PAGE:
For many years, near East 105th Street and Ashbury Avenue, there stood a cottonwood tree. It grew and grew and grew, close to the back wall of an art deco-style gas station until, with its offspring, it made the boarded-up building a piddly little thing, swallowed by a puddle of mighty shade. When the wind swished, the oval leaves conjured the rain.
Then the men in hard hats came in their pickups, with their blueprints and notions of progress and cut the tree down. Their backhoes toppled the gas station and churned the urban farm next door, until where the tree rooted was blank. And the hard-hatted men could begin again.
Julie Ezelle-Patton watches them from the dining room table of her third-floor Glenville apartment. A poet, she wears a roughly sewn blue sweater and an orange and blue head wrap that makes her appear at least 6 inches taller.
We spoon at oatmeal, served by building manager Arcey Harton, and sip lapsang tea from earthenware cups as the workers stomp about on a muddy lot bordered in chain-link fences.
For months, the lot behind Julie’s apartment block has been a buzzing hive as a four-story complex of 63 apartments and storefront retail rises. Expected to be complete this spring, Circle North extends for almost an entire city block.
To Julie, it is a blinking danger sign. She grew up in this part of Glenville. She dropped off papers for her brother’s Plain Dealer route along East Boulevard and spent evenings collecting leaves and watching baseball games at Gordon Park.
She honed her poetry with students of Russell Atkins, trading verses on the porches of Olivet Avenue, while her mother painted in the kitchen inside.
Julie channels that community memory into her art, layering new work onto the old, drawing materials and inspiration from her family, the trees, the buildings. Now that world could change in ways she doesn’t recognize, through the wrecking ball, the excavator and the crane.
But Julie does not fear just for herself. For years, she has tended and lived inside one of the Cleveland art world’s best-kept secrets, a haven for artists, musicians, poets and Bohemians.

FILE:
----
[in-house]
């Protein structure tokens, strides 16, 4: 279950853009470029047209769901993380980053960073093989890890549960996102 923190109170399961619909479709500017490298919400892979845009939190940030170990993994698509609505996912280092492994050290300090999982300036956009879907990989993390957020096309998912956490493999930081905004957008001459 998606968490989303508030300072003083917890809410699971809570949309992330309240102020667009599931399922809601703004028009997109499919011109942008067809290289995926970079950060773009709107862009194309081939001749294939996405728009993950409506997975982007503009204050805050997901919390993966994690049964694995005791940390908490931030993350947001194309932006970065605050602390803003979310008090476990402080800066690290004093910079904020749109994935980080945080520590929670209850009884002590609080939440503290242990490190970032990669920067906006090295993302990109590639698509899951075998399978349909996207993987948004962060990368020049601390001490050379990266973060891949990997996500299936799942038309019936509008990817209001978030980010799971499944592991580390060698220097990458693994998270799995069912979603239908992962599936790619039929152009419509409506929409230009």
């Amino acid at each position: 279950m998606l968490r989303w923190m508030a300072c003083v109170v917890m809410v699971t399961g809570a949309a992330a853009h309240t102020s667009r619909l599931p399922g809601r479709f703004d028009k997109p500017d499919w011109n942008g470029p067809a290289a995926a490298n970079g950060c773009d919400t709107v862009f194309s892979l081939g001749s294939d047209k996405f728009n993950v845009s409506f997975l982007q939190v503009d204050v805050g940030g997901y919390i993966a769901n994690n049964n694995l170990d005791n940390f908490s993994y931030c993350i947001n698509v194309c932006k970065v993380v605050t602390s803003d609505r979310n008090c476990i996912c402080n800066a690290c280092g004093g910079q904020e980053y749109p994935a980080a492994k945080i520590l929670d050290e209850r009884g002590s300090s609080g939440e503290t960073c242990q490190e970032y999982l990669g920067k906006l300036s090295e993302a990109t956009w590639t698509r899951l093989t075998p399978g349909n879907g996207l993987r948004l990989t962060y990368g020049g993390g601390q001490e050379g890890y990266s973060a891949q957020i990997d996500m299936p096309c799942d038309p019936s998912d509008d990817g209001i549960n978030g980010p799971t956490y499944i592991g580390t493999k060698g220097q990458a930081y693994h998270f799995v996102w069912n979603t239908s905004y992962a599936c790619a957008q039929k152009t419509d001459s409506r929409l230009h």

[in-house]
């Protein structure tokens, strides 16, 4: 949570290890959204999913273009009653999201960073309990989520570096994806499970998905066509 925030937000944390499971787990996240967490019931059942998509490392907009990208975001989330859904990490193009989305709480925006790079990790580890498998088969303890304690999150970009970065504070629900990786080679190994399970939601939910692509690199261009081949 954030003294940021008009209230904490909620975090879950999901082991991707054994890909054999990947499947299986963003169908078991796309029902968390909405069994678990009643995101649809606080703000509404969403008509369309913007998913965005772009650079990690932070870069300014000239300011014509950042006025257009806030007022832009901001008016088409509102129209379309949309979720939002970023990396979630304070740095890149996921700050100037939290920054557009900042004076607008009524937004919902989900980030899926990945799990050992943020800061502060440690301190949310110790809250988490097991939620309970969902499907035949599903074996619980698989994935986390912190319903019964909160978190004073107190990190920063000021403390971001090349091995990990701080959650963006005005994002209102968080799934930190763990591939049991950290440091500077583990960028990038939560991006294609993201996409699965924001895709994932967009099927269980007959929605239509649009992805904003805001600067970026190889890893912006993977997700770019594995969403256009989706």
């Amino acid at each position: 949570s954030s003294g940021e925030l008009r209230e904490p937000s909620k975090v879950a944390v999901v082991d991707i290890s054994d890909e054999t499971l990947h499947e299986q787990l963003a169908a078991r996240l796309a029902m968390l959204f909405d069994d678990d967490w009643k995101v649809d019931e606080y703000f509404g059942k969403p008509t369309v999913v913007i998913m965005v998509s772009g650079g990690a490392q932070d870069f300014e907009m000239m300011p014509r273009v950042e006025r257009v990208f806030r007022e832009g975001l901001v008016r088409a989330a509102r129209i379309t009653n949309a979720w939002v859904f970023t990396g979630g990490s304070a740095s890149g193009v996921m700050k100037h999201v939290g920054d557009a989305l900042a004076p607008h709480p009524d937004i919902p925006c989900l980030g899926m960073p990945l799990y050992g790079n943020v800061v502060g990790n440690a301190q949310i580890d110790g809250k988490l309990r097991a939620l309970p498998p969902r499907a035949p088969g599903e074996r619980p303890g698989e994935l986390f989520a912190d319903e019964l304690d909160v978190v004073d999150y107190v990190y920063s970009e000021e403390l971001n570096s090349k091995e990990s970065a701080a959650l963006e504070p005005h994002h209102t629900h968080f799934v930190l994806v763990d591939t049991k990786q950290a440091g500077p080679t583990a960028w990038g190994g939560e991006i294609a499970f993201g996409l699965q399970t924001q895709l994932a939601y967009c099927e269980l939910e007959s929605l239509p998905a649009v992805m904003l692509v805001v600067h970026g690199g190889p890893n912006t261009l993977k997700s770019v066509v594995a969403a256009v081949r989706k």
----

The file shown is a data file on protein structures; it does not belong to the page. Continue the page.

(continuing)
Outside, it is camouflaged, one of 12 red brick structures along East Boulevard, across the street from the jogging paths and rustling treetops of Rockefeller Park. Its entryway is like so many others on the East Side, a simple number perched atop a concrete prewar arch.
But inside, the eight apartments have hosted a miniature Harlem Renaissance. Since Julie bought shares in an apartment there in 1987, she has maintained the building as an ongoing art project. Part residence, part community center, part arts incubator, it morphs and re-forms, harmonizing with the artistic needs of whomever has taken up residence.
“This is University Circle, squared,” Julie says. “We have music, we have natural history, we have a botanical garden, we have art and we have history going back to the 19th century.”
Dozens of creative people, in the rising action or denouement of their careers, have passed through its walls: RA Washington, Daniel Gray-Kontar, Marjorie Witt-Johnson and Nina Sarnelle. They slept on its couches and held salons in its living rooms, grew food in its garden and hung paintings in its basement.
“We’re basically caretakers of these legacies, with the hope of keeping them safe,” Julie says.
The building also acts as an archive. Its walls are adorned with drawings. Its stair landings are laden with installations. Its apartments are stuffed with canvases. But its most recent acquisition is, for Julie, a personal one.
Inside the building, she showed several hundred paintings in an exhibit titled Womb Room Tomb during last year’s Front Triennial.
Her mother, Virgie Ezelle-Patton, had a local career spanning more than seven decades. But in that time, she received little recognition from Cleveland’s art world. In her life, she had one major solo show. After Virgie died, Julie assembled hundreds of her canvases, drawings, journal pages and sculptures into an apartment-wide art installation as a living legacy to the mother she loved deeply.
After breakfast, Julie and Arcey take me on a tour of the back bedrooms, which they keep available for artists, such as LA-based poet Will Alexander. In one room, someone has penciled a freehand mural of the Cleveland skyline on the wall. Pennies are glued in a row by the footboard.
But first, we go through a door in the other bedroom and emerge onto an enclosed balcony looking out over the construction site. The cinder blocks have risen almost to our level as we stand on the third floor. A gray tarp flaps in the chilly wind.
Soon the four-story development will climb higher even than us, higher than the cottonwood’s branches ever reached.
As we turn inside from gazing at the construction, Julie stops to deliver a foreboding prophecy, a dark echo reflected in Womb Room Tomb.
“This is the death of a project,” she says, warming in the bedroom, “and the artists